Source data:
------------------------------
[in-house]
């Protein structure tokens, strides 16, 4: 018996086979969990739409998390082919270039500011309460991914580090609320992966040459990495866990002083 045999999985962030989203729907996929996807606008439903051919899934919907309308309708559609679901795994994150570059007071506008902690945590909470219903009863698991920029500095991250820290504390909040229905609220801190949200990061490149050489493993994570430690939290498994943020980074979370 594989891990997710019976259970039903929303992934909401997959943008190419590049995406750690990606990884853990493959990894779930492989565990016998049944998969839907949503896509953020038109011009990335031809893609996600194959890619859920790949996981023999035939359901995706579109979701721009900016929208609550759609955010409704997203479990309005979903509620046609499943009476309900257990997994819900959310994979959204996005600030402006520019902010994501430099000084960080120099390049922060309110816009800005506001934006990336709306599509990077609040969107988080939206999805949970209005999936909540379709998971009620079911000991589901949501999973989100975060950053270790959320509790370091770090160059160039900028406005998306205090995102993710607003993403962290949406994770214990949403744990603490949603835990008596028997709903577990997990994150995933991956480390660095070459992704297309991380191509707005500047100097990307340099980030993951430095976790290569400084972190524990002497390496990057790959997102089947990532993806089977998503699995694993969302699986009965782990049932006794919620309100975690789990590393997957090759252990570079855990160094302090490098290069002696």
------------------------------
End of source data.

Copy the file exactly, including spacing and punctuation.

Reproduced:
[in-house]
């Protein structure tokens, strides 16, 4: 018996086979969990739409998390082919270039500011309460991914580090609320992966040459990495866990002083 045999999985962030989203729907996929996807606008439903051919899934919907309308309708559609679901795994994150570059007071506008902690945590909470219903009863698991920029500095991250820290504390909040229905609220801190949200990061490149050489493993994570430690939290498994943020980074979370 594989891990997710019976259970039903929303992934909401997959943008190419590049995406750690990606990884853990493959990894779930492989565990016998049944998969839907949503896509953020038109011009990335031809893609996600194959890619859920790949996981023999035939359901995706579109979701721009900016929208609550759609955010409704997203479990309005979903509620046609499943009476309900257990997994819900959310994979959204996005600030402006520019902010994501430099000084960080120099390049922060309110816009800005506001934006990336709306599509990077609040969107988080939206999805949970209005999936909540379709998971009620079911000991589901949501999973989100975060950053270790959320509790370091770090160059160039900028406005998306205090995102993710607003993403962290949406994770214990949403744990603490949603835990008596028997709903577990997990994150995933991956480390660095070459992704297309991380191509707005500047100097990307340099980030993951430095976790290569400084972190524990002497390496990057790959997102089947990532993806089977998503699995694993969302699986009965782990049932006794919620309100975690789990590393997957090759252990570079855990160094302090490098290069002696």